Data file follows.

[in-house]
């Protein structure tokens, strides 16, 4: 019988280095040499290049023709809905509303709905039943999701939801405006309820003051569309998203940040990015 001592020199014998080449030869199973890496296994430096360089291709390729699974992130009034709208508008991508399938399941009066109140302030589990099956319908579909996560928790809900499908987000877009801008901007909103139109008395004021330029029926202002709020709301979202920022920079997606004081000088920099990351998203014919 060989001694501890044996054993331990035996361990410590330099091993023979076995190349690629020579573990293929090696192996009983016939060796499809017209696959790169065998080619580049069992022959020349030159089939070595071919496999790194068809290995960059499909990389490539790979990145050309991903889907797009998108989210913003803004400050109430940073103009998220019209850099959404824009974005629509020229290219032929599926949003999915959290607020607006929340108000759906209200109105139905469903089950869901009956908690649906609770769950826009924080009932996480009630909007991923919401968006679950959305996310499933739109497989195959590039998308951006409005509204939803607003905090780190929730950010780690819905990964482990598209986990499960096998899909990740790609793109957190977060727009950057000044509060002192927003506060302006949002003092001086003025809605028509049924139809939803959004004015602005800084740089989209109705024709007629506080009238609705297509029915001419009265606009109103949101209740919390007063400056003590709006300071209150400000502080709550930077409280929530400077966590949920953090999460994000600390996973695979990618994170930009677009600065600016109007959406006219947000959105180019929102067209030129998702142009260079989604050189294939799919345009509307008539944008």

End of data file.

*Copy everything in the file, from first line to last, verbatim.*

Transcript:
[in-house]
């Protein structure tokens, strides 16, 4: 019988280095040499290049023709809905509303709905039943999701939801405006309820003051569309998203940040990015 001592020199014998080449030869199973890496296994430096360089291709390729699974992130009034709208508008991508399938399941009066109140302030589990099956319908579909996560928790809900499908987000877009801008901007909103139109008395004021330029029926202002709020709301979202920022920079997606004081000088920099990351998203014919 060989001694501890044996054993331990035996361990410590330099091993023979076995190349690629020579573990293929090696192996009983016939060796499809017209696959790169065998080619580049069992022959020349030159089939070595071919496999790194068809290995960059499909990389490539790979990145050309991903889907797009998108989210913003803004400050109430940073103009998220019209850099959404824009974005629509020229290219032929599926949003999915959290607020607006929340108000759906209200109105139905469903089950869901009956908690649906609770769950826009924080009932996480009630909007991923919401968006679950959305996310499933739109497989195959590039998308951006409005509204939803607003905090780190929730950010780690819905990964482990598209986990499960096998899909990740790609793109957190977060727009950057000044509060002192927003506060302006949002003092001086003025809605028509049924139809939803959004004015602005800084740089989209109705024709007629506080009238609705297509029915001419009265606009109103949101209740919390007063400056003590709006300071209150400000502080709550930077409280929530400077966590949920953090999460994000600390996973695979990618994170930009677009600065600016109007959406006219947000959105180019929102067209030129998702142009260079989604050189294939799919345009509307008539944008």